C++ without Boost is like Oktoberfest without brass music & bier- no fun at all. This is true for the Mac, too, but there are some specific problems.
Getting to work with boost under XCode did cost me some grey hair. Here are my experiences which might save you some time.
Obtain the sources from boost.org or sourceforge. Read the instructions on how to build. 1_52 is broken for Mac, see here. 1_51 and 1_53 are fine. Symptom you are affected are messages like "error: constexpr function never produces a constant expression".
Building for Both 32/64 bits
If you need to support both architectures, you can do it if you create a file named ~/user-config.jam with these two lines:
using darwin : : : <compileflags>"-arch x86_64 -arch i386" ;
using clang : : : <compileflags>"-arch x86_64 -arch i386 -stdlib=libc++" ;
The first line makes sure a regular build is with both 64/32 bit libraries. The libraries such created are Mac "fat" libraries, containing both variants in one file.
Building for CLang
If you build like instructed on the boost website, the libraries are fine for g++, but not clang++, the compiler used by default by XCode. You can build libraries for use with XCode with this line:
This is made possible by the second line in user-config.jam. Again, this builds fat binaries. If you try to build a binary with clang++ , but your boost is build with g++, you will get error messages like:
"Undefined symbols for architecture i386:
std::__1::allocator<char> > const&)", referenced from:”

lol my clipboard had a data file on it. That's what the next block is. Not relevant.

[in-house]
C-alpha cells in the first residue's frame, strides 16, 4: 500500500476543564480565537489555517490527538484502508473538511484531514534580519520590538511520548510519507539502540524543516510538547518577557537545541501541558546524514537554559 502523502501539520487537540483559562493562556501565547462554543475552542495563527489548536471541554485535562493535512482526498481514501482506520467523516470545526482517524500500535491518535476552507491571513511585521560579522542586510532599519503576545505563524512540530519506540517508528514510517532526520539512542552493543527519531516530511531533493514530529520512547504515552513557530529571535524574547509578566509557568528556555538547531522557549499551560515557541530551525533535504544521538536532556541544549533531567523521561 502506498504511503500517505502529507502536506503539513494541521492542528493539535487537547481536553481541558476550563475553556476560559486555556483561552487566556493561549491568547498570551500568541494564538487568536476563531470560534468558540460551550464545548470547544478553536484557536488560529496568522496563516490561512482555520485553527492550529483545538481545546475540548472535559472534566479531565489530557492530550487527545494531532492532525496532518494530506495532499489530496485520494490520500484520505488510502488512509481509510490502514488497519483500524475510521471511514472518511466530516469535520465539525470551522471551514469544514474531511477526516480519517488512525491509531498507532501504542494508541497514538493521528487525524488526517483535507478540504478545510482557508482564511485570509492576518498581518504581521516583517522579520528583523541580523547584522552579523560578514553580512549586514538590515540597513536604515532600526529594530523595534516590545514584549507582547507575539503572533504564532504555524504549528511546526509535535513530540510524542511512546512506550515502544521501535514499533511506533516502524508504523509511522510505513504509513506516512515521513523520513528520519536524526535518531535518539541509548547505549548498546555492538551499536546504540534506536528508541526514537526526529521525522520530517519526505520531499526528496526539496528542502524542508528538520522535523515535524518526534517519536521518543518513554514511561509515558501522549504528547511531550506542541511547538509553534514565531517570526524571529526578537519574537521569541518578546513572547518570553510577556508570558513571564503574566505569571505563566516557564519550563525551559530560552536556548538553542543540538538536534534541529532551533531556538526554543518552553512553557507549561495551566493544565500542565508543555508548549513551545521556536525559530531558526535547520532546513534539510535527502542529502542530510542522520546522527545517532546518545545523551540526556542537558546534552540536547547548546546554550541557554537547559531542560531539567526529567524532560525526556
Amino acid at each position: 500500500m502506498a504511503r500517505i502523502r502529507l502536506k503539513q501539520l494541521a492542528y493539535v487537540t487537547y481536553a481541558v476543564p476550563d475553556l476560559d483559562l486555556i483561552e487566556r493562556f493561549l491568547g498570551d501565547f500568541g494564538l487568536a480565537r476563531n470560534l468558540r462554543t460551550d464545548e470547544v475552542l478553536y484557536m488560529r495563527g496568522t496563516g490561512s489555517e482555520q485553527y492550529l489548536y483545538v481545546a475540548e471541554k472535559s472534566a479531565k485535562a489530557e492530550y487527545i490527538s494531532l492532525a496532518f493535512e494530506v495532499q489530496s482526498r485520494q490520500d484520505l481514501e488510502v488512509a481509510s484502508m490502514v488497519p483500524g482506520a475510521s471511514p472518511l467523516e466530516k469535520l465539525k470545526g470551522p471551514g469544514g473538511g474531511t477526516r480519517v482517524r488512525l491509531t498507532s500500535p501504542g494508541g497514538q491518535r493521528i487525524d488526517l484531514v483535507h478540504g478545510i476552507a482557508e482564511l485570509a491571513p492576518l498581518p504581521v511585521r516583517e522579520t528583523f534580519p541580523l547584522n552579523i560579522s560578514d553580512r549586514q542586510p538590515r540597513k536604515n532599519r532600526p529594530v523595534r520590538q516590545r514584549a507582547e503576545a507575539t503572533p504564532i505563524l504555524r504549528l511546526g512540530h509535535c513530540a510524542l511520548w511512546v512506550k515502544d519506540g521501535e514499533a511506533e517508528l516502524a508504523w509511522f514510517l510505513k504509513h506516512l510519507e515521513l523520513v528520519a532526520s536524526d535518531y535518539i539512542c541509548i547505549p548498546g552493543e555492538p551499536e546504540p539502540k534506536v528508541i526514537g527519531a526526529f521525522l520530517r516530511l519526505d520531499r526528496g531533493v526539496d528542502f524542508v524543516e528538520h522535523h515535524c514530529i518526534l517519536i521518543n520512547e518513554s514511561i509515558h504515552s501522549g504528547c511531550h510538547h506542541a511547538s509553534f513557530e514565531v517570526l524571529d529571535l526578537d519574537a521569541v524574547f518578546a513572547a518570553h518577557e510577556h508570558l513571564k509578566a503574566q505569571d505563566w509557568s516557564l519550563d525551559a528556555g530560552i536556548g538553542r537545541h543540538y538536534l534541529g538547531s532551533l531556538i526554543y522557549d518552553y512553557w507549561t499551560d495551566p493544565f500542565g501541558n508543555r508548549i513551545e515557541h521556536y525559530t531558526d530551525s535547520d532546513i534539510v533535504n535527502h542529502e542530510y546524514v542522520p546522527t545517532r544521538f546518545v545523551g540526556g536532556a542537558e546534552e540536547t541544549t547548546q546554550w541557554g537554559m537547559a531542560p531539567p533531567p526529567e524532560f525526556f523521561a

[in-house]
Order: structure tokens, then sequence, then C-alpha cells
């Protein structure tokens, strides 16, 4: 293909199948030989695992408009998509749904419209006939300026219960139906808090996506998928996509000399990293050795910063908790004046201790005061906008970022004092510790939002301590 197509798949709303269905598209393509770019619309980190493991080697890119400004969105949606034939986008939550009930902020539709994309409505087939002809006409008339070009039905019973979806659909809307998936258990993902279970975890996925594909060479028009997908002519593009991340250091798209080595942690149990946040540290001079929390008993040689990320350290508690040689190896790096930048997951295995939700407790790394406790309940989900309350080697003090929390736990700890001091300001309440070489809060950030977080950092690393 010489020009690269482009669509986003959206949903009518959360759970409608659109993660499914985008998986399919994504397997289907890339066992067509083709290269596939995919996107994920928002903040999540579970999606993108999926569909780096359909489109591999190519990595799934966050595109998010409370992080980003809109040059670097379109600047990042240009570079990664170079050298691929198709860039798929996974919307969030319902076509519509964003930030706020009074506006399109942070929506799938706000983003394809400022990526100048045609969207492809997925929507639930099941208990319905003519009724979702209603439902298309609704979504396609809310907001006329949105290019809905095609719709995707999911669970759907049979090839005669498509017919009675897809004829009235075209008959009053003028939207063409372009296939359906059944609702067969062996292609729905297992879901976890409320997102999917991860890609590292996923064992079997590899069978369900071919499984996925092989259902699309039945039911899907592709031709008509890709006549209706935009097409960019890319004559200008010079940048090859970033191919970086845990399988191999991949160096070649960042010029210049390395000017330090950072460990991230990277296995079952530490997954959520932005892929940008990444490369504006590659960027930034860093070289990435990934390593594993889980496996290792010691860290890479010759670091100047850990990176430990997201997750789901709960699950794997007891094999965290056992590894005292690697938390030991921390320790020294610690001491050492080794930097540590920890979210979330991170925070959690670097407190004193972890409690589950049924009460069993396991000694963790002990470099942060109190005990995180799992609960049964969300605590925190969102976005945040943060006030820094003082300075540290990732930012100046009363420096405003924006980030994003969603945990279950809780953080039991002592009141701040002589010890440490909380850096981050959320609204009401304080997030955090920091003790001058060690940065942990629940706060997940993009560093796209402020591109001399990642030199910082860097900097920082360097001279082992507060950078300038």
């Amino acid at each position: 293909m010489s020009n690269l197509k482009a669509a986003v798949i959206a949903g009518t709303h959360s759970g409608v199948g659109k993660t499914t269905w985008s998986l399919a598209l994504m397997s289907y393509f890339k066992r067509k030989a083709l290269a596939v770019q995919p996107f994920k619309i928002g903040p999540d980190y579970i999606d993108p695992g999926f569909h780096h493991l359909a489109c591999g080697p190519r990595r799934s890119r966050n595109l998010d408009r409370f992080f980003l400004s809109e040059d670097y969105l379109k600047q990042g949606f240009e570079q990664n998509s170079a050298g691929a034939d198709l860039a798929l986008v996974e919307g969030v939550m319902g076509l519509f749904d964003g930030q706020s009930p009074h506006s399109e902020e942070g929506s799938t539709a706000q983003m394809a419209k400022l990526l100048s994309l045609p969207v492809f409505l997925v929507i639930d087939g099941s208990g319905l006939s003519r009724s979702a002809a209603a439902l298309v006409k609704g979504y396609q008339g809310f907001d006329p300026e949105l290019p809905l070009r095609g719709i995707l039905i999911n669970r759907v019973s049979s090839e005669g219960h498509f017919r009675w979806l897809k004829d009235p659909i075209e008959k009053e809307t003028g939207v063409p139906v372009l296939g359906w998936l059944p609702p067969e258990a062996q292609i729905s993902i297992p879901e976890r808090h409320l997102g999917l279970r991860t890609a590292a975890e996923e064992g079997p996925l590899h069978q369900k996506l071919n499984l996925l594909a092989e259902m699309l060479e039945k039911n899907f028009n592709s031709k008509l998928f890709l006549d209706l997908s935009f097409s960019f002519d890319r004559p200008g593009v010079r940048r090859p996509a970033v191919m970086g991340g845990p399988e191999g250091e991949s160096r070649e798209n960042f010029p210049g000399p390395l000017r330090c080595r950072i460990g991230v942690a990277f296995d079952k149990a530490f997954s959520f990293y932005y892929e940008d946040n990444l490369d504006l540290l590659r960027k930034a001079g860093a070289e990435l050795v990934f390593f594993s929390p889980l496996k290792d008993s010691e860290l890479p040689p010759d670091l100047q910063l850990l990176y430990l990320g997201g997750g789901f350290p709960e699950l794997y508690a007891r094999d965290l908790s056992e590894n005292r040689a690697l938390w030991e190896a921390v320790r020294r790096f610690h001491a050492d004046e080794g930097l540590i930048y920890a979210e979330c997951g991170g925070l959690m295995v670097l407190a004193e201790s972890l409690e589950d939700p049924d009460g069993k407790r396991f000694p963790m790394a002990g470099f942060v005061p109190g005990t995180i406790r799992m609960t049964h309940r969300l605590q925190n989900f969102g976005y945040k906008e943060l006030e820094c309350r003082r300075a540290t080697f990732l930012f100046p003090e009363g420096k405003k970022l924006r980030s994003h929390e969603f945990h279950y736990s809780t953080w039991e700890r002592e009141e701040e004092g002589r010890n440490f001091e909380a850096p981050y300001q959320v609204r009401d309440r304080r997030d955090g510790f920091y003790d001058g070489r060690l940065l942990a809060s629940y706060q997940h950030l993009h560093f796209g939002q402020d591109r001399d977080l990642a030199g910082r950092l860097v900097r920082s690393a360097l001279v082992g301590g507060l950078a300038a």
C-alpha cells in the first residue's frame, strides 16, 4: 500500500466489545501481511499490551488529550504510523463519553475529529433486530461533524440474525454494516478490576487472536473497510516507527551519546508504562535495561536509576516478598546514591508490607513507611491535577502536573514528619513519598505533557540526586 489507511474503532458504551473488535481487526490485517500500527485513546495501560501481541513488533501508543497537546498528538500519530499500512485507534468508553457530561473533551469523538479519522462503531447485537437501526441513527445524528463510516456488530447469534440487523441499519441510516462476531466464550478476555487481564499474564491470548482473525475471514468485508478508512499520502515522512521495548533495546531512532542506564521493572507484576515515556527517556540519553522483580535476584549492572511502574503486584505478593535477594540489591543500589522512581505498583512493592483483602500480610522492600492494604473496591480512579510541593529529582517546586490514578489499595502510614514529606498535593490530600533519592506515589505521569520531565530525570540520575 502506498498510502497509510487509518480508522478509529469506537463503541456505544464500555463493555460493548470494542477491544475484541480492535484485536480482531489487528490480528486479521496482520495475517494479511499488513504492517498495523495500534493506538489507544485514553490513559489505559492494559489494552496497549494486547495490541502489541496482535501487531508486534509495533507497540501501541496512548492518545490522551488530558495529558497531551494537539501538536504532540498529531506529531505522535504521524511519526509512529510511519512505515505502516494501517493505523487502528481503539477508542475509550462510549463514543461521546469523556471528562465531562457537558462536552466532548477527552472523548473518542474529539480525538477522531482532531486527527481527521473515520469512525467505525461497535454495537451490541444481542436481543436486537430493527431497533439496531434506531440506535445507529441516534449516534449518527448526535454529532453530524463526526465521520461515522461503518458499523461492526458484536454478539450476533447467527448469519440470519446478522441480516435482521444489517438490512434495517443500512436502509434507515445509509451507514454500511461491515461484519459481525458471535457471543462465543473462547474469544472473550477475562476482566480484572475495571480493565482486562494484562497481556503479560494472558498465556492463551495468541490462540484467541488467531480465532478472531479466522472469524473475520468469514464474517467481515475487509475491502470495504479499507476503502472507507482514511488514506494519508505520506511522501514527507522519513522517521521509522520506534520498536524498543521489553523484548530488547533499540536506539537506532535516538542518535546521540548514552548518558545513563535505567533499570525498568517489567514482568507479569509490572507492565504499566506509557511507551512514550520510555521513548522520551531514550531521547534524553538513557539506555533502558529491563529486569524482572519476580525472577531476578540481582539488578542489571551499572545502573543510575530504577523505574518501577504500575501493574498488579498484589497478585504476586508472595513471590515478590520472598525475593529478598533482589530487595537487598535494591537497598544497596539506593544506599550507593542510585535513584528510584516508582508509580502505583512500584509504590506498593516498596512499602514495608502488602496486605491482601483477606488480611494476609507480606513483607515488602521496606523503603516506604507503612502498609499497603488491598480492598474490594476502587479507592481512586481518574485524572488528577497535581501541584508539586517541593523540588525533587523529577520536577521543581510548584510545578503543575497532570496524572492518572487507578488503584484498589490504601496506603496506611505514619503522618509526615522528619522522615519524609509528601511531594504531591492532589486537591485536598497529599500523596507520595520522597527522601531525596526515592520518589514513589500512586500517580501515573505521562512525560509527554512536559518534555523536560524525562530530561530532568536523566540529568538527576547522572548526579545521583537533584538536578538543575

Building for iOS
If you need boost for iOS, you can find instructions by Pete Goodliffe here. Pete wrote a nifty shell script to do the job which you can find here. It's a bit dated, though, and I had to make a few minor changes so it works with the current SDK version 6.1 (as of Mar. 2013). The updated version of the script is attached to this tip. This zip includes a user-config.jam which you need to put in your home directory.
Note that both boost and some Apple includes define a Macro "check”. This can cause errors like the one encountered here. I circumvent this problem by adding:
just before I include the boost headers. The Apple headers Carbon/Carbon.h etc. are all included before. There is another, maybe better possibility described in AssertMacros.h.
* Prior to Mac OS X 10.6 the macro names used in this file conflicted with some
* user code, including libraries in boost and the proposed C++ standards efforts,
* and there was no way for a client of this header to resolve this conflict. Because
* of this, most of the macros have been changed so that they are prefixed with
* __ and contain at least one capital letter, which should alleviate the current
* and future conflicts. However, to allow current sources to continue to compile,
* compatibility macros are defined at the end with the old names. A tops script
* at the end of this file will convert all of the old macro names used in a directory
* to the new names. Clients are recommended to migrate over to these new macros as
* they update their sources because a future release of Mac OS X will remove the
* old macro definitions ( without the double-underscore prefix ). Clients who
* want to compile without the old macro definitions can define the macro
* __ASSERT_MACROS_DEFINE_VERSIONS_WITHOUT_UNDERSCORES to 0 before this file is
You are affected by this if you encounter errors like:
Expected member name in has_binary_operator.hpp